Angel tittered aloud. "I mean 'having small details'. I am, as Master Coil so often loves to remind everypony, a flying rock."

Blizzard produced a rather heavy rolling pin and, wielding it like a club, smashed down a ball of potatoey battery dough stuff. "Well, I think you're quite handsome."

"I'm certain you've never seen any being quite like me against whom to compare my appearance." Angel's golden halos spun in place. "But I do appreciate the thought."

"I guess I was actually thinking about jewelry," Blizzard explained as she rolled out the dough, back and forth, transferring the wooden dowel to her hooves when it started to get covered in a floury residue.

"Jewelry?" Angel asked. "Forgive me if I'm being intrusive, but from what I saw of your family in River Rock, jewelry didn't seem particularly commonplace…"

"No." Blizzard chuckled sadly. "Maybe that's why I always wanted some. Lefse—my friend, who's named after this kind of bread—she had a couple of earrings, and they always seemed so pretty. Father said it was frivolous when I asked him; he told me if I wanted to wear gold, I should join the Legion and become a centurion."

I doubt Blizzard appreciated the way Angel's rock rotated, rather like a confused animal cocking its head. "Some soldiers wear gold armor? Would that not be incredibly heavy? And, for that matter, a bit soft to protect you?"

"It's just the trim on the edge," Blizzard explained. "You've seen aunt Typhoon's armor, right? That little bit of gold on the edges? It's not even solid; it's basically just a layer they melt on over the steel, to make it stand out on the battlefield." With another heavy thump, Blizzard flattened another ball of lefse dough.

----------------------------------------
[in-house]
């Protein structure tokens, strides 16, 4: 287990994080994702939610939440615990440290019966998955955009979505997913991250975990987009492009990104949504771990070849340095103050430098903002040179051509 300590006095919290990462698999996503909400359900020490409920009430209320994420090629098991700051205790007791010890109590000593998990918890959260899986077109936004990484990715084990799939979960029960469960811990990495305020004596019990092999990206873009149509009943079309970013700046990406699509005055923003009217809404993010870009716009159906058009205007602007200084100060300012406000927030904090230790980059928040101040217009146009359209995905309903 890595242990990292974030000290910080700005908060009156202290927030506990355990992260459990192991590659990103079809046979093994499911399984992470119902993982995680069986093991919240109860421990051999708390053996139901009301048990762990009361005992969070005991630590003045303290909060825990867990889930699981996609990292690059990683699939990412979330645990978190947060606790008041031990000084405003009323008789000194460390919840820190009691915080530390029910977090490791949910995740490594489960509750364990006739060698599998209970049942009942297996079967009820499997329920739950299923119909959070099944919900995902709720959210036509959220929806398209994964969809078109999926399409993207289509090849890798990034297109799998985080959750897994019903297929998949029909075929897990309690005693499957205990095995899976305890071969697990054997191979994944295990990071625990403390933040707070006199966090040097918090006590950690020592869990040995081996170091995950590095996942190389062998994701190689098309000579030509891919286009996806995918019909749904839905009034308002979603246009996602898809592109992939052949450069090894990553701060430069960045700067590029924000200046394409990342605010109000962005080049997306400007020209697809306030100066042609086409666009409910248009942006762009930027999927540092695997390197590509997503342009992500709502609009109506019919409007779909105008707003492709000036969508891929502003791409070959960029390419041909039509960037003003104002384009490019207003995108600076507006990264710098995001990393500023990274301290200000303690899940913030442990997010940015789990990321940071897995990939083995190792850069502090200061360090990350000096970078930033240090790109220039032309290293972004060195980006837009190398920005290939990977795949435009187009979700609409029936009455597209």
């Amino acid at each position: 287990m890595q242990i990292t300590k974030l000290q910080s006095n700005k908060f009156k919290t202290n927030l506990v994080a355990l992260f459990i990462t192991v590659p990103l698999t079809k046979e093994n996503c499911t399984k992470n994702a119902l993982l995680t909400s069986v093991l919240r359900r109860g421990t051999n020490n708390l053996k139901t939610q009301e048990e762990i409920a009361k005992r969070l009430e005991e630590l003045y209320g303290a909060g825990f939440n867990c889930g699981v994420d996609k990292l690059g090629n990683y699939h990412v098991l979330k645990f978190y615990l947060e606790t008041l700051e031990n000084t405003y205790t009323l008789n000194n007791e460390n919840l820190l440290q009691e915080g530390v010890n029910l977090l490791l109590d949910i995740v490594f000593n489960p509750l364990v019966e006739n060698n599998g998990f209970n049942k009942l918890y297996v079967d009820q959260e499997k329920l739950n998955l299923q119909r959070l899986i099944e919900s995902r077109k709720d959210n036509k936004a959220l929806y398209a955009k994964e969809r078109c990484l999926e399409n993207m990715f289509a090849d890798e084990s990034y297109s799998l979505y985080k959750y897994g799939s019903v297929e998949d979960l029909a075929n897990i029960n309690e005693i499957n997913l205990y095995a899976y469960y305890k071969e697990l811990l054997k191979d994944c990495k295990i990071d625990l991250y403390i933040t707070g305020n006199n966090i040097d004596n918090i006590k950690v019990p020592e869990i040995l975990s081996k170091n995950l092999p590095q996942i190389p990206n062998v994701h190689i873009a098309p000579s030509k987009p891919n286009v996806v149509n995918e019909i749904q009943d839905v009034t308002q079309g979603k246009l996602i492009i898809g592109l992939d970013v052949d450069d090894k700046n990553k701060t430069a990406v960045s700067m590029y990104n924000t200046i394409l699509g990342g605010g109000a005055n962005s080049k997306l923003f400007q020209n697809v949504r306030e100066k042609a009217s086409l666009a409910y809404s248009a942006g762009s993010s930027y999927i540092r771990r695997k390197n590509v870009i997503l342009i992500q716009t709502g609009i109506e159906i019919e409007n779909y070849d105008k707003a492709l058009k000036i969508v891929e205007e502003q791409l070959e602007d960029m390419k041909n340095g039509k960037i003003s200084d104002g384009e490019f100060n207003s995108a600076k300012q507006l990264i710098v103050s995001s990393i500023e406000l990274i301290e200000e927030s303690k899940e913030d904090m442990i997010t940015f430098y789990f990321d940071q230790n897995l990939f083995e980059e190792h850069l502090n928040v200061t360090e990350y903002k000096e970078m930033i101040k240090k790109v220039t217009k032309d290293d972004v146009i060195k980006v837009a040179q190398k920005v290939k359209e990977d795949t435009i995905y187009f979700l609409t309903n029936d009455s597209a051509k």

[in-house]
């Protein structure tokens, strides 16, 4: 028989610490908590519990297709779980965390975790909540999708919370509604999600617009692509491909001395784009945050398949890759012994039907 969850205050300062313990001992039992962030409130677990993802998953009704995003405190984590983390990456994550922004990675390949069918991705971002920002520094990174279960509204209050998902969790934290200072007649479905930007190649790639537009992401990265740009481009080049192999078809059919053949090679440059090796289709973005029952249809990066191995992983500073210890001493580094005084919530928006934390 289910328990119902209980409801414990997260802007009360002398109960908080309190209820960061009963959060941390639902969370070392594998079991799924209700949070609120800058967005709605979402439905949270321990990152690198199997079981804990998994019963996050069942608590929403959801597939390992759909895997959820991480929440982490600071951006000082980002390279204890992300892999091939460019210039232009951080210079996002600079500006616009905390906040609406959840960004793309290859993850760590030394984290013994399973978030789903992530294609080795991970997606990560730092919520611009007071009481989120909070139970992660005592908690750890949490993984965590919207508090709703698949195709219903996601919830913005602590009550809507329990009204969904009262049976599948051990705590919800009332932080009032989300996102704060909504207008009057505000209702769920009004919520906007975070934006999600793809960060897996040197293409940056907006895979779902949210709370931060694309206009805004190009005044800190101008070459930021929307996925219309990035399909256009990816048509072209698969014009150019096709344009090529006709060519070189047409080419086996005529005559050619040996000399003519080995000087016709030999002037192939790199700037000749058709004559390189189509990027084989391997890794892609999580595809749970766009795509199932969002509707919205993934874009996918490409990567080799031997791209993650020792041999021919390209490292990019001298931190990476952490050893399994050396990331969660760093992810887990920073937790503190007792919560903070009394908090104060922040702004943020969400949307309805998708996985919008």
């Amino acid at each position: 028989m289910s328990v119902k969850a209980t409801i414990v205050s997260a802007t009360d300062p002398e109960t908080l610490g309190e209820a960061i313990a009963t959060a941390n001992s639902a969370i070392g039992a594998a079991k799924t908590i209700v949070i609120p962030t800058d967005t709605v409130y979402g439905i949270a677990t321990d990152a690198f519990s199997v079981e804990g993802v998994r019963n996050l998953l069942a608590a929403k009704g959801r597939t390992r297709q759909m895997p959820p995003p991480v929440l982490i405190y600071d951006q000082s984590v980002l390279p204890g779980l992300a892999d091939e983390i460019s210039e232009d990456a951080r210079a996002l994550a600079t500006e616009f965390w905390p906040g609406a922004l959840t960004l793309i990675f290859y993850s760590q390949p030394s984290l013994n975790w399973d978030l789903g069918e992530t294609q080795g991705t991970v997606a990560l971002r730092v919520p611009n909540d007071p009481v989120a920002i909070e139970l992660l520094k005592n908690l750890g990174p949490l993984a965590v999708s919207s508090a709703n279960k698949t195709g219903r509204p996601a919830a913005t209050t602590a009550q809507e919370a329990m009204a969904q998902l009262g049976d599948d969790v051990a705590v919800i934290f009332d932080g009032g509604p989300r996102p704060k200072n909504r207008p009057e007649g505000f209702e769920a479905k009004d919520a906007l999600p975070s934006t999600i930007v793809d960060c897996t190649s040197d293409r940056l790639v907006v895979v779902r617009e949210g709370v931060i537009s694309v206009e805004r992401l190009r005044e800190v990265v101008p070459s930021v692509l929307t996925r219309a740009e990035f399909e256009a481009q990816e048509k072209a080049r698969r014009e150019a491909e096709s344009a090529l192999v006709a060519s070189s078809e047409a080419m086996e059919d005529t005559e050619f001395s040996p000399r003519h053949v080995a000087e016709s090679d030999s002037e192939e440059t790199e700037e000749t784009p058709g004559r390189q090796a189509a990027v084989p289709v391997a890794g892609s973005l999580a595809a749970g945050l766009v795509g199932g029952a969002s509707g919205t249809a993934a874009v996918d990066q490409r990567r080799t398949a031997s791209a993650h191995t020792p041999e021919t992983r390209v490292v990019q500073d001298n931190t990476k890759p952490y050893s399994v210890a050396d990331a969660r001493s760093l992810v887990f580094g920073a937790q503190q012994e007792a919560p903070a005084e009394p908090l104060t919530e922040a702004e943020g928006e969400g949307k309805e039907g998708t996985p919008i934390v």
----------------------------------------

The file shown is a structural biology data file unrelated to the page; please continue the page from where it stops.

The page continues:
"Well, forgive me if this is a question that a pony would think it is rude to ask; I find I am still getting a sense of those rules. But why are you against being a soldier to get your gold?"

"I did it for a little bit…"

That revelation caught me in outright shock.

"...I was maybe seven or eight? Basically, Father needed a messenger, and he wanted me to get used to taking orders and talking to the other Legion ponies. I didn't mind it much for a while. But one day, Father's imperator Crane—um, that's his second-in-command—Imperator Crane tried to take over. He waited until Father had me deliver a message to him, and then he... he put a knife to my throat and dragged me to meet with Father…"

It was obvious to me Blizzard was struggling with the memory, and though it was far harder to read Angel in most cases, owing to his lack of a proper face, it was also obvious from the way he was carrying his halos that the golem didn't fully understand where Blizzard's story was going.

"If you'll forgive me for interrupting, Blizzard, I think this is a great opportunity for you to have a lesson in understanding ponies, Angel."

Angel let out a sort of chirp and spun in place. "Master Coil!"

Blizzard's reaction, while similarly metaphorically avian, was more a shriek; throwing her wings up into the air, she dove behind the counter. Fortunately, it took my friend only a few moments to overcome the shock of my appearance and, clearly embarrassed by the blush on her cheeks, pull herself back up into view. "Um, Morty! Hi!"

"Hello, Blizzard. Angel. Blizzard, are you alright?"

Blizzard nodded frantically, as if enthusiasm would somehow undo the awkwardness of her reaction. "Yeah, yeah, um… I'm fine. I just… really, really don't like being snuck up on."

"I promise I wasn't trying," I offered. "But you have my apologies. And, given what I suspect you were about to say, I can hardly blame you. Angel, did you notice how Blizzard was slowing down in her story there as she went on? Hesitating a bit?"

Angel's halo's whirred as his tiny voice spoke out. "I certainly did, sir. I surmised it was emotionally impactful."

"Do you have a guess what kind of emotions it was bringing up?"